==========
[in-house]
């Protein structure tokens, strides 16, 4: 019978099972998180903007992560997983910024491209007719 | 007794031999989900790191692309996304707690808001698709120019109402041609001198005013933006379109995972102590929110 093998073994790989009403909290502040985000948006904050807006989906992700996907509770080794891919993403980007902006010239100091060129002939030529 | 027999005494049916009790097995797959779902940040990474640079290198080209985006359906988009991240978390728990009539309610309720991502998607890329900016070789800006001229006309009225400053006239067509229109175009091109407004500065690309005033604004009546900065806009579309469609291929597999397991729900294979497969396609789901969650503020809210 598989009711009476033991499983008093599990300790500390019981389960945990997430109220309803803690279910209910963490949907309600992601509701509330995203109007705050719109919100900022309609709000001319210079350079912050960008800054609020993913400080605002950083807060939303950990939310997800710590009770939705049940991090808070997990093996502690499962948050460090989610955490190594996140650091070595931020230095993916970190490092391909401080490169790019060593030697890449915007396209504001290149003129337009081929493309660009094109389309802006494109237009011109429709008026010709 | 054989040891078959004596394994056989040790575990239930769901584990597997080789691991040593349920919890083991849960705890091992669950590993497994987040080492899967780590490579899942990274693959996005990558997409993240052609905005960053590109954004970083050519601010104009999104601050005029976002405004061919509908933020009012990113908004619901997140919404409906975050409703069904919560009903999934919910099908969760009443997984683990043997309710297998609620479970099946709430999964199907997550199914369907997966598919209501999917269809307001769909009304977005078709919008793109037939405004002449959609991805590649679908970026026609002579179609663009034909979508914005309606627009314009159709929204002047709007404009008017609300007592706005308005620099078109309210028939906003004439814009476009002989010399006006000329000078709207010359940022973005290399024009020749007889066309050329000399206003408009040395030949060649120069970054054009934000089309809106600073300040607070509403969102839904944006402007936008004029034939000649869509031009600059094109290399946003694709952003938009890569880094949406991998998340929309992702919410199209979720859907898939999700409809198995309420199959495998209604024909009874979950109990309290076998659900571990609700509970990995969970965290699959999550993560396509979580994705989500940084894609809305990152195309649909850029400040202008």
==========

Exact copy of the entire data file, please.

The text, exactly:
[in-house]
């Protein structure tokens, strides 16, 4: 019978099972998180903007992560997983910024491209007719 | 007794031999989900790191692309996304707690808001698709120019109402041609001198005013933006379109995972102590929110 093998073994790989009403909290502040985000948006904050807006989906992700996907509770080794891919993403980007902006010239100091060129002939030529 | 027999005494049916009790097995797959779902940040990474640079290198080209985006359906988009991240978390728990009539309610309720991502998607890329900016070789800006001229006309009225400053006239067509229109175009091109407004500065690309005033604004009546900065806009579309469609291929597999397991729900294979497969396609789901969650503020809210 598989009711009476033991499983008093599990300790500390019981389960945990997430109220309803803690279910209910963490949907309600992601509701509330995203109007705050719109919100900022309609709000001319210079350079912050960008800054609020993913400080605002950083807060939303950990939310997800710590009770939705049940991090808070997990093996502690499962948050460090989610955490190594996140650091070595931020230095993916970190490092391909401080490169790019060593030697890449915007396209504001290149003129337009081929493309660009094109389309802006494109237009011109429709008026010709 | 054989040891078959004596394994056989040790575990239930769901584990597997080789691991040593349920919890083991849960705890091992669950590993497994987040080492899967780590490579899942990274693959996005990558997409993240052609905005960053590109954004970083050519601010104009999104601050005029976002405004061919509908933020009012990113908004619901997140919404409906975050409703069904919560009903999934919910099908969760009443997984683990043997309710297998609620479970099946709430999964199907997550199914369907997966598919209501999917269809307001769909009304977005078709919008793109037939405004002449959609991805590649679908970026026609002579179609663009034909979508914005309606627009314009159709929204002047709007404009008017609300007592706005308005620099078109309210028939906003004439814009476009002989010399006006000329000078709207010359940022973005290399024009020749007889066309050329000399206003408009040395030949060649120069970054054009934000089309809106600073300040607070509403969102839904944006402007936008004029034939000649869509031009600059094109290399946003694709952003938009890569880094949406991998998340929309992702919410199209979720859907898939999700409809198995309420199959495998209604024909009874979950109990309290076998659900571990609700509970990995969970965290699959999550993560396509979580994705989500940084894609809305990152195309649909850029400040202008």